Researchers have recently shed light on a certain protein that may provide an answer to how the brain regulates body weight and its related food intake. This answer brings new understandings that may also lead to improved avenues in obesity treatment.
The answer may lie in how a certain protein relates to another protein
The protein, called alpha2/delta-1 has previously not been linked to obesity. A research team out of the Tufts University School of Medicine discovered that this protein aids in the functioning of a different protein, named brain-derived neurotrophic factor (BDNF). BDNF is critical in suppressing the appetite. A recent study has identified an important mechanism that interrupts the effects of BDNF, in which scientists think may be related to the mediation of overeating.
What happens when BDNF protein levels fluctuate
When the brain is experiencing a deficiency in the BDNF protein, the result is excess food intake that has been linked to obesity. It is now known that the alpha2/delta-1 protein is a necessary component in regular BDNF function. This gives scientists an improved target for where to aim new and improved obesity treatments, according to members of Tufts’ Sackler School of Graduate Biomedical Sciences.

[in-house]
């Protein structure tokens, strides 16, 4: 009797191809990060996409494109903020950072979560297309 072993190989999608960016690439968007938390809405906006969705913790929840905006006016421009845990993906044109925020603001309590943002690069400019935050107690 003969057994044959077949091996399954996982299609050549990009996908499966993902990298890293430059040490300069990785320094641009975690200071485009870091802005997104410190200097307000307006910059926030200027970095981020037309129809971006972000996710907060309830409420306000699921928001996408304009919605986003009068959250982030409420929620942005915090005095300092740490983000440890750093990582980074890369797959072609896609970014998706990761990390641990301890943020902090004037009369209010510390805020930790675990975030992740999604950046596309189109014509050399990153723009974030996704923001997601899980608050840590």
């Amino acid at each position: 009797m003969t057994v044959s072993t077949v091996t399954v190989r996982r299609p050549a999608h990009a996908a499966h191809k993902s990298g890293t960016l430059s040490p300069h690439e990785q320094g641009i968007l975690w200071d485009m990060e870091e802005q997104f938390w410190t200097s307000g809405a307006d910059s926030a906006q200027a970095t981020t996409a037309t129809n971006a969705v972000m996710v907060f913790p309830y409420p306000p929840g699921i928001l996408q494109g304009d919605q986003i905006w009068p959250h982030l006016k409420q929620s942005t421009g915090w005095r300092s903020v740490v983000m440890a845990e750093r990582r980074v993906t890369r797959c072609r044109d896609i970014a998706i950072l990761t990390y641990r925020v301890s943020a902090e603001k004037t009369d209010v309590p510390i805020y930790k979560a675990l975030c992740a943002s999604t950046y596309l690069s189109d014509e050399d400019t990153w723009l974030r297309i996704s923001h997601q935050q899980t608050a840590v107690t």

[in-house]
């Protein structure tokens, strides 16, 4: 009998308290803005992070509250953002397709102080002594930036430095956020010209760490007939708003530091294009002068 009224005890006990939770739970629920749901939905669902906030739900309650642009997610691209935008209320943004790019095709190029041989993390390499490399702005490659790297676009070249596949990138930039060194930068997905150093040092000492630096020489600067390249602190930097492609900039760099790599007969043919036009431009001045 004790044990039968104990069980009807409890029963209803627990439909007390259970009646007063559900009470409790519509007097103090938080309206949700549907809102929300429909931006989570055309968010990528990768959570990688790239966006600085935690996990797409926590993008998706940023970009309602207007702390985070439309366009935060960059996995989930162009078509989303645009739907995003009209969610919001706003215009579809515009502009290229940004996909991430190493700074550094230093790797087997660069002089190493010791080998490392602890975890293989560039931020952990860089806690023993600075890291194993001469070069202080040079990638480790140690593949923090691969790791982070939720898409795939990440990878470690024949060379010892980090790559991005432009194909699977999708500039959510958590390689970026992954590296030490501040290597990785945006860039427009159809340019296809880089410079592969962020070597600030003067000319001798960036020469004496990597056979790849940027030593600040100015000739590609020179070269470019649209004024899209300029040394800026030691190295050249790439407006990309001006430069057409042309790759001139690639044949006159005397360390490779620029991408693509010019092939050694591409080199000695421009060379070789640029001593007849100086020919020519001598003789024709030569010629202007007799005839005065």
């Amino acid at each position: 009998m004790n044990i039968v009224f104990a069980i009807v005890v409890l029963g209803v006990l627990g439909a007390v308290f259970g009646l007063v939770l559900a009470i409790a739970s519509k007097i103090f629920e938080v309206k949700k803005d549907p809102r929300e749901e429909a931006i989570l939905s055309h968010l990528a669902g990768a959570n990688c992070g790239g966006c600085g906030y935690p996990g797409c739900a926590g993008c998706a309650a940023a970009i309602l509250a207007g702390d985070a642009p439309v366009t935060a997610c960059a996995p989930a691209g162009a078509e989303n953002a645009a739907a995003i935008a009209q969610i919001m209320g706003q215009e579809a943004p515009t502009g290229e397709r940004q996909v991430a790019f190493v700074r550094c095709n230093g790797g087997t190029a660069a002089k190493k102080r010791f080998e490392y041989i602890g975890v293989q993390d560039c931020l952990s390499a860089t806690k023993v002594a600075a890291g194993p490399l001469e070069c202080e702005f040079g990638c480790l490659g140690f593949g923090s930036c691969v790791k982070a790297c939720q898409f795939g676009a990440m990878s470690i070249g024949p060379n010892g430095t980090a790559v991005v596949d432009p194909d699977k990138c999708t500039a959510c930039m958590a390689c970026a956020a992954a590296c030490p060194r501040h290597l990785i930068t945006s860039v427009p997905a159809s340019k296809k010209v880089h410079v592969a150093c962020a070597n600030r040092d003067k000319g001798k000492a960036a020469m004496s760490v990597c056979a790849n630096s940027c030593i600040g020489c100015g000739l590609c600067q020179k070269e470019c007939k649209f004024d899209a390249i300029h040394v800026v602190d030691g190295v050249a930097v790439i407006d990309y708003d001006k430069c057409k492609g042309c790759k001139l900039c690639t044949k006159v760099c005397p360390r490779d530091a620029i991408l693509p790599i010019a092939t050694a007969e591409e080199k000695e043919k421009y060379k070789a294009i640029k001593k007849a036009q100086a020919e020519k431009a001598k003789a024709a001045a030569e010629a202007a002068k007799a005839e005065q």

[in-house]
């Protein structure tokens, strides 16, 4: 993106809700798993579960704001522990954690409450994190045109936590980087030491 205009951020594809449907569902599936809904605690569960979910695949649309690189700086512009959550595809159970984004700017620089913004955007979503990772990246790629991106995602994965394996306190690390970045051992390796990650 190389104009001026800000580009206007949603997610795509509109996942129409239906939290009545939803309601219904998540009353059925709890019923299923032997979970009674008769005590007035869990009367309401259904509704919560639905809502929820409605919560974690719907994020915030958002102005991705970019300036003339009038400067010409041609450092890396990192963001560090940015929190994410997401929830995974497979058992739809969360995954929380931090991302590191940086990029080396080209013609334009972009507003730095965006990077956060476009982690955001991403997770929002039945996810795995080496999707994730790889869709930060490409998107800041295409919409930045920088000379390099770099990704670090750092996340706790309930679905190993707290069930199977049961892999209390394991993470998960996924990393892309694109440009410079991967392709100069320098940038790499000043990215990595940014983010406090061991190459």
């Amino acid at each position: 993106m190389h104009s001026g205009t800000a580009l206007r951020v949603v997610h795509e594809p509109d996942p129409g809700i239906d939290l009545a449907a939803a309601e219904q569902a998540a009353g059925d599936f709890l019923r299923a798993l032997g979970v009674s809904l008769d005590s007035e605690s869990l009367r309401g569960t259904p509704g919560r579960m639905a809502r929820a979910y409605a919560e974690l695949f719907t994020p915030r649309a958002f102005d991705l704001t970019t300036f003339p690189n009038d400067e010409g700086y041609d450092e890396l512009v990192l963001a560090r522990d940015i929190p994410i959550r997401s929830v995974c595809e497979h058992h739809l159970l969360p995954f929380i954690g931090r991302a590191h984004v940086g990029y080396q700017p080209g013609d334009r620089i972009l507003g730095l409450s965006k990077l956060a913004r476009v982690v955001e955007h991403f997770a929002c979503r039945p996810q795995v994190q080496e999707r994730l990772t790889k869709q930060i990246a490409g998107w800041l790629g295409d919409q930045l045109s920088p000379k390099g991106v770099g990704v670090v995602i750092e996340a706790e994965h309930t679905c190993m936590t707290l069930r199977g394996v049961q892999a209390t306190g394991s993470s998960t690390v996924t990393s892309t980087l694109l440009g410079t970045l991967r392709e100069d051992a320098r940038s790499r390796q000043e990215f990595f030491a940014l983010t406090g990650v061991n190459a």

When BDNF levels are abnormally low, scientists have observed a decrease in the normal function of the alpha2/delta-1 protein in the hypothalamus, which is a region of the brain critical in food intake management and weight regulation. When the alpha2/delta-1 protein is inhibited, food intake increases, as well as weight. When normal levels of alpha2/delta-1 are restored, food intake reduces significantly, as well as weight gain. This also results in a reduction of hypoglycemia and glucose metabolism deficiency, which are metabolic disturbances related to obesity.
How this protein affects people
Some people who take gabapentin and pregabalin (epilepsy medications) have reported weight gain. These medications are anticonvulsants and help to treat nerve pain in patients. Findings are beginning to show that these drugs interfere with alpha2/delta-1 levels in the hypothalamus, which may contribute to weight gain.
Not only do these findings allow researchers to improve treatments for patients on these medications in order to prevent weight gain, they also provide a greater understanding of the neuroscience and biology of appetite control. The next step for scientists is to delve deeper into the mechanisms related to feelings of satiety in relation to varied levels of alpha2/delta-1 levels in the hypothalamus.